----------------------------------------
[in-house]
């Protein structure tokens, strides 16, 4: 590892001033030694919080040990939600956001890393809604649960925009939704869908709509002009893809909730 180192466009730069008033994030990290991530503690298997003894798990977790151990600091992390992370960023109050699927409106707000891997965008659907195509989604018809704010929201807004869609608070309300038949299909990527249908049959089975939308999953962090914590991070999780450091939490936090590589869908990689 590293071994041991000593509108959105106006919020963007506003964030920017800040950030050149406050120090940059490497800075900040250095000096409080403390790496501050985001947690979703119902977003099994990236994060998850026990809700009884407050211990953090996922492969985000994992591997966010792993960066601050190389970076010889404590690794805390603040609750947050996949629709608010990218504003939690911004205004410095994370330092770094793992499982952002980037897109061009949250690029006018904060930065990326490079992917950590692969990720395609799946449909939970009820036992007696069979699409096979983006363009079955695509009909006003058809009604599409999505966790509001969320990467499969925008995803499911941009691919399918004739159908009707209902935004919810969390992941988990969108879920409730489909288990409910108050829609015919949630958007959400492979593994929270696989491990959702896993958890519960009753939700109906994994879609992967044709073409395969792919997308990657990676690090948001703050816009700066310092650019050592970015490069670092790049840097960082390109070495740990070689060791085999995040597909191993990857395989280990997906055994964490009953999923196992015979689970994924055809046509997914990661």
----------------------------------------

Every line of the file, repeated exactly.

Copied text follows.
[in-house]
């Protein structure tokens, strides 16, 4: 590892001033030694919080040990939600956001890393809604649960925009939704869908709509002009893809909730 180192466009730069008033994030990290991530503690298997003894798990977790151990600091992390992370960023109050699927409106707000891997965008659907195509989604018809704010929201807004869609608070309300038949299909990527249908049959089975939308999953962090914590991070999780450091939490936090590589869908990689 590293071994041991000593509108959105106006919020963007506003964030920017800040950030050149406050120090940059490497800075900040250095000096409080403390790496501050985001947690979703119902977003099994990236994060998850026990809700009884407050211990953090996922492969985000994992591997966010792993960066601050190389970076010889404590690794805390603040609750947050996949629709608010990218504003939690911004205004410095994370330092770094793992499982952002980037897109061009949250690029006018904060930065990326490079992917950590692969990720395609799946449909939970009820036992007696069979699409096979983006363009079955695509009909006003058809009604599409999505966790509001969320990467499969925008995803499911941009691919399918004739159908009707209902935004919810969390992941988990969108879920409730489909288990409910108050829609015919949630958007959400492979593994929270696989491990959702896993958890519960009753939700109906994994879609992967044709073409395969792919997308990657990676690090948001703050816009700066310092650019050592970015490069670092790049840097960082390109070495740990070689060791085999995040597909191993990857395989280990997906055994964490009953999923196992015979689970994924055809046509997914990661």